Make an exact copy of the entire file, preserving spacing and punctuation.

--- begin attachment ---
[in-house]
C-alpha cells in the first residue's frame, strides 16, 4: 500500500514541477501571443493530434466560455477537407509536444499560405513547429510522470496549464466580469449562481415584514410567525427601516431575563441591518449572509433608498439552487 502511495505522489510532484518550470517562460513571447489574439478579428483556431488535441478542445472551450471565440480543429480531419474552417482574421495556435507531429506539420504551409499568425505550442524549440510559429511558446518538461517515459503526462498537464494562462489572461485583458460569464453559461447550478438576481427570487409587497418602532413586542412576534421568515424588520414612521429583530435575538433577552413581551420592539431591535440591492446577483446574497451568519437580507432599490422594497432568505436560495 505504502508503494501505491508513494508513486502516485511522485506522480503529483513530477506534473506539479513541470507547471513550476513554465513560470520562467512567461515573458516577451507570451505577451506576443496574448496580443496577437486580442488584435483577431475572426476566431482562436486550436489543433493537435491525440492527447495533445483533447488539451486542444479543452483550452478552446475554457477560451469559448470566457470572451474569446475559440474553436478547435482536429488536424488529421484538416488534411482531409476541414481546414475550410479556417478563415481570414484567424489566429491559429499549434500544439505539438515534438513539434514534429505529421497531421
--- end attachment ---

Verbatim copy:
[in-house]
C-alpha cells in the first residue's frame, strides 16, 4: 500500500514541477501571443493530434466560455477537407509536444499560405513547429510522470496549464466580469449562481415584514410567525427601516431575563441591518449572509433608498439552487 502511495505522489510532484518550470517562460513571447489574439478579428483556431488535441478542445472551450471565440480543429480531419474552417482574421495556435507531429506539420504551409499568425505550442524549440510559429511558446518538461517515459503526462498537464494562462489572461485583458460569464453559461447550478438576481427570487409587497418602532413586542412576534421568515424588520414612521429583530435575538433577552413581551420592539431591535440591492446577483446574497451568519437580507432599490422594497432568505436560495 505504502508503494501505491508513494508513486502516485511522485506522480503529483513530477506534473506539479513541470507547471513550476513554465513560470520562467512567461515573458516577451507570451505577451506576443496574448496580443496577437486580442488584435483577431475572426476566431482562436486550436489543433493537435491525440492527447495533445483533447488539451486542444479543452483550452478552446475554457477560451469559448470566457470572451474569446475559440474553436478547435482536429488536424488529421484538416488534411482531409476541414481546414475550410479556417478563415481570414484567424489566429491559429499549434500544439505539438515534438513539434514534429505529421497531421